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'smart' sanctions emergency nose-in

Dear friends,

Voices had spoken to some media folk and it seems highly likely that the new
resolution will be out on Monday.


(for pictures from the original nose-in, including the very snazzy banner,

This demonstration will take place outside the FCO (on the Whitehall side)
at 1pm. Robin Cook beards, 'Pinocchio' noses  and placards will be provided.

 To co-ordinate this we're asking all those who think they *might* be able
to make it to e-mail the voices office at  with
a telephone contact number. I will then ring round people the morning the
news breaks at around 9 - 10 am. Hopefully this will forestall folk turning
up on the 'wrong' day.

As this may well be our only media window for a while, folk might also want
to gird themselves to fire off letters to the papers. I've included some
useful quotes below.

Three more pieces on the British proposal below (which also clear up the
ambiguity in yesterday's NYT piece - relaxing the import embargo isn't
conditional upon the weapons inspectors returning) plus an apparent
admission from an anonymous British official that in the late '80's the
British Government behaved in a manner that was 'no[t] sane.'

Indeed, AFP quotes an anonymous British official as stating that 'There will
be a range of items which will never be allowed into Iraq; there are some
goods which no sane person would want Saddam Hussein to get his hands on.'

According to British academic Mark Phythian ('Arming Iraq: How the US and
Britain Secretly Built Saddam's War Machine'):

'... between 1987 and the invasion of Kuwait, Iraq was able to receive an
entire inventory of military and militarily useful equipment from the United
Kingdom ... Iraq was sent items such as aircraft engines, equipment and
parts; body armour; depleted uranium; ejection seats and spares; fast
assault craft; helicopter engines; radar systems and equipment; an air
defence simulator; armor vehicle spares; boats; CNC lathes; explosive
detectors; explosives; gas respirators; naval spares; night vision
equipment; pistols, rifles, and shotguns; plutonium; portable explosive
detectors; and secure telephone systems and spares.'

Sane or insane? I leave you to judge ...

Best wishes,

voices uk

A. Some useful quotes


* '... the humanitarian situation in Iraq will continue to be a dire one in
the absence of a sustained revival of the Iraqi economy which in turn cannot
be achieved solely through remedial humanitarian efforts’ (UN Humanitarian
Panel Report, March 1999). [By retaining the oil-for-food framework, the
British proposal prevents such a revival, basically continuing to run Iraq's
economic life on the model of a refugee camp with 22 million inhabitants.]

* Oil-for-food 'does not contain  the elements of comprehensive planning and
economic revival that we believe to be essential in order to reverse the
dangerously degraded state of the country's civilian infrastructure and
social services' (Human Rights Watch, January 2000).

* 'An emergency commodity assistance program like oil-for-food, no matter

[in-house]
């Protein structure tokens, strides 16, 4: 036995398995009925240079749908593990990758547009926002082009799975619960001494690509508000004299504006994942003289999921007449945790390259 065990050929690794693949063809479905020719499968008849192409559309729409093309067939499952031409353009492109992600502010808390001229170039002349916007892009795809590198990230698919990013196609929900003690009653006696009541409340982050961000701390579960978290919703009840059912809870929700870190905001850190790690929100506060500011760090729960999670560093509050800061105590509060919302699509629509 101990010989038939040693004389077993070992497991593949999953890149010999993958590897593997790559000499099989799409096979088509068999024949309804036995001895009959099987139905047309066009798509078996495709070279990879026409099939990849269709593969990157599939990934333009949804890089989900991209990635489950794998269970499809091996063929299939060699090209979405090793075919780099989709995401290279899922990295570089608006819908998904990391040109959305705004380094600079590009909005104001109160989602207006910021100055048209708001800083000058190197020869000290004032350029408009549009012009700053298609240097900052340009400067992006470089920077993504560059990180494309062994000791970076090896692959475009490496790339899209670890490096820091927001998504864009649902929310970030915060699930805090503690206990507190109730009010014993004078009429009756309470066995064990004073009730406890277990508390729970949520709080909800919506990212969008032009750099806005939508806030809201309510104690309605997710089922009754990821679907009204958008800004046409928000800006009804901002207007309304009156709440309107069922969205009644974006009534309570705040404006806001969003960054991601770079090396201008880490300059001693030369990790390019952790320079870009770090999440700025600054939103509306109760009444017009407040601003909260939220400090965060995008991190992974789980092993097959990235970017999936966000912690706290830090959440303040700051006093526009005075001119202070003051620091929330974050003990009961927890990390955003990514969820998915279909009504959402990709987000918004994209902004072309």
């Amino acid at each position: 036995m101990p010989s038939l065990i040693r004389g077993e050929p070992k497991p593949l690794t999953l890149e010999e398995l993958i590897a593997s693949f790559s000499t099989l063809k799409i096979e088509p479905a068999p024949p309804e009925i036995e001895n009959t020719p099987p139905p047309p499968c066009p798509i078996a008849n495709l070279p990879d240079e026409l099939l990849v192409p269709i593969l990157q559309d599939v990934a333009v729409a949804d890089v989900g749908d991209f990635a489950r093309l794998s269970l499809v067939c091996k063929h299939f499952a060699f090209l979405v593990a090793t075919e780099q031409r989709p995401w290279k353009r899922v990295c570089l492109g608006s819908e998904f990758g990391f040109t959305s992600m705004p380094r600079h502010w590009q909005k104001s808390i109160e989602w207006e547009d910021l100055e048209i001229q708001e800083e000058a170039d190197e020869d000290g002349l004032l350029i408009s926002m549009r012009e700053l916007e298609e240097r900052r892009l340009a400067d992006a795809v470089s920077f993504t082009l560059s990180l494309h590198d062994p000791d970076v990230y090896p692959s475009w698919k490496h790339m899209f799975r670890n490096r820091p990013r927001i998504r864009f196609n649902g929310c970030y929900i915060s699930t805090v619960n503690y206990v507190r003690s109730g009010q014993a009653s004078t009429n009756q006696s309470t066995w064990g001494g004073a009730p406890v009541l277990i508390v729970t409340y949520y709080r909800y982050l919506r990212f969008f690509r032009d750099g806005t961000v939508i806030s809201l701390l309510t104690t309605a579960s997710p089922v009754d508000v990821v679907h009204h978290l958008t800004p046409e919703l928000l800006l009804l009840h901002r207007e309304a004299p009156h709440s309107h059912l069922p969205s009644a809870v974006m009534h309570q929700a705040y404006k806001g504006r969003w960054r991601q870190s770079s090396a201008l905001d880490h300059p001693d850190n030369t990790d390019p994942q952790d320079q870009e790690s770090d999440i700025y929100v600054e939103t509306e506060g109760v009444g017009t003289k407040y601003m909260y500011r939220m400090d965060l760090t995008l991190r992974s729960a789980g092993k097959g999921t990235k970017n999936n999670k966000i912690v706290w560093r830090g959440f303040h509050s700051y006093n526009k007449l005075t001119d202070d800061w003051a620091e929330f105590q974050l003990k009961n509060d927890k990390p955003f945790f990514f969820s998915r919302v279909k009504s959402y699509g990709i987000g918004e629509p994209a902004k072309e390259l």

how well funded or well run, cannot reverse the devastating consequences of
war and then ten years of virtual shut-down of Iraq's economy.' (Human
Rights Watch, August 2000)

* Oil-for-food was ‘never intended ... to be a substitute for normal
economic activity’ (UN Secretary-General's Report, March 2001), the absence
of which ‘has given rise to the spread of deep-seated poverty’ (S-G Report,
November 2000).


* 'The deterioration in Iraq's civilian infrastructure is so far reaching
that it can only be reversed with extensive investment and development
efforts.' (Human Rights Watch, Save the Children UK et. al. , August 2000).

* 'Regardless of the improvements that might be brought about - in terms of
approval procedures, better performance by the Iraqi Government, or funding
levels - the magnitude of the humanitarian needs is such that they cannot be
met within the context of [the oil-for-food programme] ... Nor was the
programme intended to meet all the needs of the Iraqi people ... Given the
present state of the infrastructure, the revenue required for its
rehabilitation is far above the level available under the programme.' (UN
Humanitarian Panel, March 1999).


The following quotes were in response to the 'smart' sanctions proposal
mooted in February this year - a proposal very similar to the current one.

* 'The British proposal of 'smart sanctions' offers and aspirin where sugery
is called for' (The Economist, 24th February 2001)

* 'What is proposed is not so much genuinely smart as an attempt to make
sanctions appear smarter and more presentable' (Neil Partrick of the Royal
United Services Institute, quoted in the Guardian, 26 February 2001).

* 'It may be that all there will be is a change of presentation to re-focus
domestic and international opinion on Saddam' (anonymous British official,
quoted in the Daily Telegraph, 21 February 2001)

* '... if Britain released all the contracts currently on hold, the
situation would only revert to that of two years ago, a UN diplomat said.
"So they would be curing a problem of their own making"

As for the 'smart sanctions' Britain's partners have been told that these
would also be in the framework of the oil-for-food humanitarian programme,
in order to ensure that military items would be under strict control, while
civilian goods would be waved through more expeditiously: "It sounds like
they want to shake up the bureacracy. But it's like trying to shake up the
Gosplan in the Soviet Union," one diplomat said.'
('Easing' of Iraqi sanctions will make little difference, says UN, The
Independent, 21 February 2001)


B. The 3 press articles:

1. UN Envoys Query Quick Adoption of New Iraqi Plans, Reuters
2.  U.S. Switches Iraq Policy
3. British diplomat proposes abolishing UN embargo on non-military trade
with Iraq, AFP


Thursday May 17 4:01 PM ET

UN Envoys Query Quick Adoption of New Iraqi Plans
By Evelyn Leopold

UNITED NATIONS (Reuters) - China and other U.N. Security Council envoys
raised doubts on Thursday whether a dramatic British-American offer to ease
sanctions against Baghdad could be approved quickly. Iraq objects to any
plan short of lifting the embargoed entirely.